November 28, 2014

Washington Budget Report: December 10, 2013

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Once Again, Congress Reluctant to Pursue Big Reforms

Congressional negotiators are reportedly moving towards a limited budget agreement that would avoid another government shutdown but generally fails to pursue substantial fiscal reforms.

A budget conference committee was given until this Friday to come up with a belated compromise plan to fund the government in Fiscal 2014, which began Oct. 1. Hopes have focused largely on private talks between House Budget Committee Chair Paul Ryan (R-Wis.) and Senate Budget Committee Chair Patty Murray (D-Wash.).

While details remained uncertain early this week, the developing deal would reportedly raise the sequester-level discretionary spending caps for two years and offset the increase with fee hikes, broadcast spectrum auctions and higher contributions from federal workers to their retirement plans.

This agreement would allow the appropriations process to go forward in a more regular manner than in the crisis environment of recent years. But it would simply kick many critical issues – from revamping the tax code to reforming the entitlement programs – down the road.

In addition, the plan would not curb the projected growth of the federal debt or address the need to raise the statutory debt limit by early next year.

“That this can be declared a victory is an indicator of how low the process has sunk," Robert L. Bixby, executive director of The Concord Coalition, told The Washington Post. "They haven’t really done anything except avoid another crisis.”

Even this low bar may prove to be too high as some lawmakers in both parties have registered objections to certain parts of the reported deal.

Properly Financed, Jobless Aid Can Boost Economy

Extending emergency unemployment compensation for another year would add 200,000 jobs to the economy but would carry a one-year price tag of $25 billion, according to a new analysis by the Congressional Budget Office (CBO).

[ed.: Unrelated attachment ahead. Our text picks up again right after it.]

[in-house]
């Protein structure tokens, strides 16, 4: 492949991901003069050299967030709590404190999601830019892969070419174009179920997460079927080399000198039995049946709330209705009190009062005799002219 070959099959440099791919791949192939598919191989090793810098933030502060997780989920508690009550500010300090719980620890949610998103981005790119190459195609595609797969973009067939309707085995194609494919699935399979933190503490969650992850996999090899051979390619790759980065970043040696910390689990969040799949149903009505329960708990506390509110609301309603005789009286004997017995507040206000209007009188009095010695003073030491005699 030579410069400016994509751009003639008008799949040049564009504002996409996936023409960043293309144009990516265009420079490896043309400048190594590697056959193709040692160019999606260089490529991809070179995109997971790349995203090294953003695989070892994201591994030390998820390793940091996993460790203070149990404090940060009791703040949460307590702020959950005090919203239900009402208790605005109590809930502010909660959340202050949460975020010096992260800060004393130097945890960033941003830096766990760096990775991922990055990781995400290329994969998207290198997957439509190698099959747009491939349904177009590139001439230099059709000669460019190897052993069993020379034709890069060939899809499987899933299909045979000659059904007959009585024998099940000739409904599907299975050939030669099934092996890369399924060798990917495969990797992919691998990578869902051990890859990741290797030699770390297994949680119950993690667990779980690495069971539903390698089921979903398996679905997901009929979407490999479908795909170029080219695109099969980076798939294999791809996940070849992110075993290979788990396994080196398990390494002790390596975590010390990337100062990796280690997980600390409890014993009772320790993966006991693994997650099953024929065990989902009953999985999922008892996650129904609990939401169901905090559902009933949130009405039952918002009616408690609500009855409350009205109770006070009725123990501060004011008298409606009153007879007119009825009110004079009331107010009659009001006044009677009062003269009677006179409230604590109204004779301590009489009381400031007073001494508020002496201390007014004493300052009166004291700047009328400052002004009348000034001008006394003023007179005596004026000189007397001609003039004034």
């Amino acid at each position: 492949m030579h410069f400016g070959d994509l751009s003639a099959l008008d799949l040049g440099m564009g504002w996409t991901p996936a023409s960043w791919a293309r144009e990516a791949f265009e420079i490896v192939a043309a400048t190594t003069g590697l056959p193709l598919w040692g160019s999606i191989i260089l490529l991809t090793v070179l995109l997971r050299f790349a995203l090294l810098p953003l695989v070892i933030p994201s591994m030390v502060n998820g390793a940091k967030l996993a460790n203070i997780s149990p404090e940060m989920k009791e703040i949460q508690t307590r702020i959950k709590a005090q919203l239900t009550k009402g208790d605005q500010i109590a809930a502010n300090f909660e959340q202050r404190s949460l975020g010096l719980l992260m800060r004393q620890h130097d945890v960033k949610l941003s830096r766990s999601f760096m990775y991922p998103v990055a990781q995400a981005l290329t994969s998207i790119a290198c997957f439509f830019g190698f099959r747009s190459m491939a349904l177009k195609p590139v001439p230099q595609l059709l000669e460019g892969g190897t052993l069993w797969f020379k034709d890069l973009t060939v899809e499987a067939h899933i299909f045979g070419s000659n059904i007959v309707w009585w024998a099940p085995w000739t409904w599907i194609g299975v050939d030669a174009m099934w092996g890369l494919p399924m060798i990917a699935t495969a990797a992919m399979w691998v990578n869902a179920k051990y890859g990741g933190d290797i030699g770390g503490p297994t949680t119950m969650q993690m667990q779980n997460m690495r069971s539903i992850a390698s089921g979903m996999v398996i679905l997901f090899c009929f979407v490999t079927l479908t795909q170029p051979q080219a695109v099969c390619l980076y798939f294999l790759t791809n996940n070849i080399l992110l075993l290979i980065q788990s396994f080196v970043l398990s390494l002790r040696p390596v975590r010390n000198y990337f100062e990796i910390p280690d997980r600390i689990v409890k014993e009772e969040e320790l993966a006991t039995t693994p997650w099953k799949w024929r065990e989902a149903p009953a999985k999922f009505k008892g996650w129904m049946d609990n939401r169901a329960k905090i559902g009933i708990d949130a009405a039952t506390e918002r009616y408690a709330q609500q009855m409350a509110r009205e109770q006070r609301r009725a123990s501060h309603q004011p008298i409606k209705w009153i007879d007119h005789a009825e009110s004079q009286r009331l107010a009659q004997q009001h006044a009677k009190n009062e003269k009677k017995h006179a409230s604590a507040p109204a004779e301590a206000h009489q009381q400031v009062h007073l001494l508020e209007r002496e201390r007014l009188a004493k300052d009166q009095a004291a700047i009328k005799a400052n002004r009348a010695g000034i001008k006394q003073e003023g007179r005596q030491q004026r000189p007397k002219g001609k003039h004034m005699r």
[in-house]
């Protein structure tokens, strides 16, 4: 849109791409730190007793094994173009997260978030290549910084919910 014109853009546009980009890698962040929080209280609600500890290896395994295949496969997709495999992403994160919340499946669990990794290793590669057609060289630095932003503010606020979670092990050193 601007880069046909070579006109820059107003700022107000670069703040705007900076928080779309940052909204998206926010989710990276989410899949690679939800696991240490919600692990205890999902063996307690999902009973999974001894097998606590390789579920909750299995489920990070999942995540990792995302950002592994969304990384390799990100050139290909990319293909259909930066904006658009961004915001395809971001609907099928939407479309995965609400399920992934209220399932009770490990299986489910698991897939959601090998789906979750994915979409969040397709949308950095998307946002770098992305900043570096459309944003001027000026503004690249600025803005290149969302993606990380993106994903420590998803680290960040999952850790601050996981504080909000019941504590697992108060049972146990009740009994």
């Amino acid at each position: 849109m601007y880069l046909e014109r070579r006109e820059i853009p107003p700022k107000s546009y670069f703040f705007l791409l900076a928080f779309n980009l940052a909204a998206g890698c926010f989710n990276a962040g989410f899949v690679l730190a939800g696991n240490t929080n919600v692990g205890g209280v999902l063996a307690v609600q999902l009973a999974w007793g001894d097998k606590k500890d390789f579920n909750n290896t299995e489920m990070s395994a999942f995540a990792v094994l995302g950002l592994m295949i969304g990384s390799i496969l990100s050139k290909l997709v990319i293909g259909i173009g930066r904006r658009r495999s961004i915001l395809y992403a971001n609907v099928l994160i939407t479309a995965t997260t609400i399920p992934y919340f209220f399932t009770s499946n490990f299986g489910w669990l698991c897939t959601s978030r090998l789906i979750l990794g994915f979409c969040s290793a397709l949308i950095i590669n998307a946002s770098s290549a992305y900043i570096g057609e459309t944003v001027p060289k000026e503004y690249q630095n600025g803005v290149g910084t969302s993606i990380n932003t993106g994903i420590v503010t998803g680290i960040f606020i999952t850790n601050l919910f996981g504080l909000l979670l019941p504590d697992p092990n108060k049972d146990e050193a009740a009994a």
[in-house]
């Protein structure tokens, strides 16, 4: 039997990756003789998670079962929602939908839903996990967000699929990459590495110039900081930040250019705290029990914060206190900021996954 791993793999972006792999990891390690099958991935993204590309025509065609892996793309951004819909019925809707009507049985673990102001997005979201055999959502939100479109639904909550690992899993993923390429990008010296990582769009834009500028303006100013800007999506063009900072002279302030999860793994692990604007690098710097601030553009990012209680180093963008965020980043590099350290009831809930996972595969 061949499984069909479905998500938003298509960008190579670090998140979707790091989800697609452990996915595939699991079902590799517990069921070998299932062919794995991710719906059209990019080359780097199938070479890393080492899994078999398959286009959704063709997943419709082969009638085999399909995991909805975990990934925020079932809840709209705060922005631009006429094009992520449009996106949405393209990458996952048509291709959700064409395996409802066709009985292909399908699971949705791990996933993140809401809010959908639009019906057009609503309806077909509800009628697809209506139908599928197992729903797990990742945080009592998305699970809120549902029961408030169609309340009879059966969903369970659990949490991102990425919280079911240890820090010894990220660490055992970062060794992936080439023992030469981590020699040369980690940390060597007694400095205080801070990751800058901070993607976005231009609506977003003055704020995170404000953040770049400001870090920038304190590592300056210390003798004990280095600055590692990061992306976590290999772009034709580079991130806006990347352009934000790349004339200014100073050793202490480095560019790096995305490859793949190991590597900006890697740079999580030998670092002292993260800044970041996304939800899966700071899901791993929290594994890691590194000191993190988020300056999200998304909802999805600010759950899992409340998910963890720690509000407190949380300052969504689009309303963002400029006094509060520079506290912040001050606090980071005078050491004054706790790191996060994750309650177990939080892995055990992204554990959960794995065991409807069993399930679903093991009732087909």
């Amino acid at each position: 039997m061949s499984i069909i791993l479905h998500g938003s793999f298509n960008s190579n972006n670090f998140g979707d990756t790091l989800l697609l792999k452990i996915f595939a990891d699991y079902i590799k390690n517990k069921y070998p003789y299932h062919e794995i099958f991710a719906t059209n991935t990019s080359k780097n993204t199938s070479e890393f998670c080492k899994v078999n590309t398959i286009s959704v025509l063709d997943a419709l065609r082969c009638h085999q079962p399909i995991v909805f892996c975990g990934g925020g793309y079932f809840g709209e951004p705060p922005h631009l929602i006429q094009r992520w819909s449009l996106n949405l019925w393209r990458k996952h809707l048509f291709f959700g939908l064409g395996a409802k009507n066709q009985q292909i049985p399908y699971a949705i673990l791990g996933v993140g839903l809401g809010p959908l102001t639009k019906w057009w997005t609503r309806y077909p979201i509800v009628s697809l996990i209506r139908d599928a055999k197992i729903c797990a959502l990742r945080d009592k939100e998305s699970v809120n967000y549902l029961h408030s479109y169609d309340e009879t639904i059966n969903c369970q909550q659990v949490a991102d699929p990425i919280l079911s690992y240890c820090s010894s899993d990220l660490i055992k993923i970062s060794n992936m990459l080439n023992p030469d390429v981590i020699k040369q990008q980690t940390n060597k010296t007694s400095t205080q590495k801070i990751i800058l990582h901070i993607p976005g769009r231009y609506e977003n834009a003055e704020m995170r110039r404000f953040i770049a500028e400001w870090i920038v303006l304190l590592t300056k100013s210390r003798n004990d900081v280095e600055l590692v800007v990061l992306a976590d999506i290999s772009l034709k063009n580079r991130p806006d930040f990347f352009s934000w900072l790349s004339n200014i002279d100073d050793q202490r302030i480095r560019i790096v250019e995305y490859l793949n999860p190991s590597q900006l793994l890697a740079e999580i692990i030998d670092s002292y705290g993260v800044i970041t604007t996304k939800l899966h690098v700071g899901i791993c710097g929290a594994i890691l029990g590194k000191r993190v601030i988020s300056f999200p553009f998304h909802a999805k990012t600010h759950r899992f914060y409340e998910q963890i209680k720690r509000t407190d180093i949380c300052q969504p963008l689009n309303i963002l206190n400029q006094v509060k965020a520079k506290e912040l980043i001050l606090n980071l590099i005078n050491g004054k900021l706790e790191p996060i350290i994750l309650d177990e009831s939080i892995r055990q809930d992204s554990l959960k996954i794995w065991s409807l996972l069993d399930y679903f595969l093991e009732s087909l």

Democrats and Republicans this week continued to argue over extending the aid, with both sides citing last Friday’s jobs report as support for their positions on passing an extension of the emergency assistance.

The Bureau of Labor Statistics said the overall unemployment rate dropped to 7 percent. However, 37 percent of the unemployed have been without a job for more than six months. Democrats say the jobs report shows that many of the long-term unemployed are still struggling and need help. But Republicans say the dropping unemployment rate shows that emergency benefits are no longer needed.

Unemployment compensation provides an immediate surge in economic activity as recipients quickly spend their benefits on consumer goods and services, boosting aggregate demand. If the program expires at the end of the month, 1.3 million workers will immediately lose emergency benefits.

Emergency unemployment compensation is one of the more effective forms of fiscal stimulus, but its cost should ideally be offset with a plan that reduces deficits over the long-term.

Conference Speakers Urge Long-Term Perspective

Former Senate Budget Chair Kent Conrad (D-N.D.) addresses the audience at the Conference on Fiscal Responsibility

In addition to making short-term budget decisions, elected officials must do a better job than they have this year in confronting the nation’s larger, long-term fiscal challenges.

Budget experts, lawmakers and former members of Congress expressed that theme as they discussed how to avoid future fiscal crises at a conference last week on Capitol Hill. The event was organized by the University of New Hampshire’s Warren B. Rudman Center and The Concord Coalition in cooperation with several other organizations.

Although the federal deficit has dropped sharply in the past year, the keynote speaker at the conference – former Senate Budget Committee Chairman Kent Conrad – warned that much remains to be done: “The dirty little secret is that our long-term situation has not improved dramatically.”

Congressional Budget Office Director Doug Elmendorf said higher spending in just a few key programs, including Social Security and Medicare, is expected to outweigh additional expected revenue and projected cuts in other spending.

In videotaped remarks, New Hampshire’s U.S. senators – Democrat Jeanne Shaheen and Republican Kelly Ayotte – both stressed the need for bipartisan cooperation.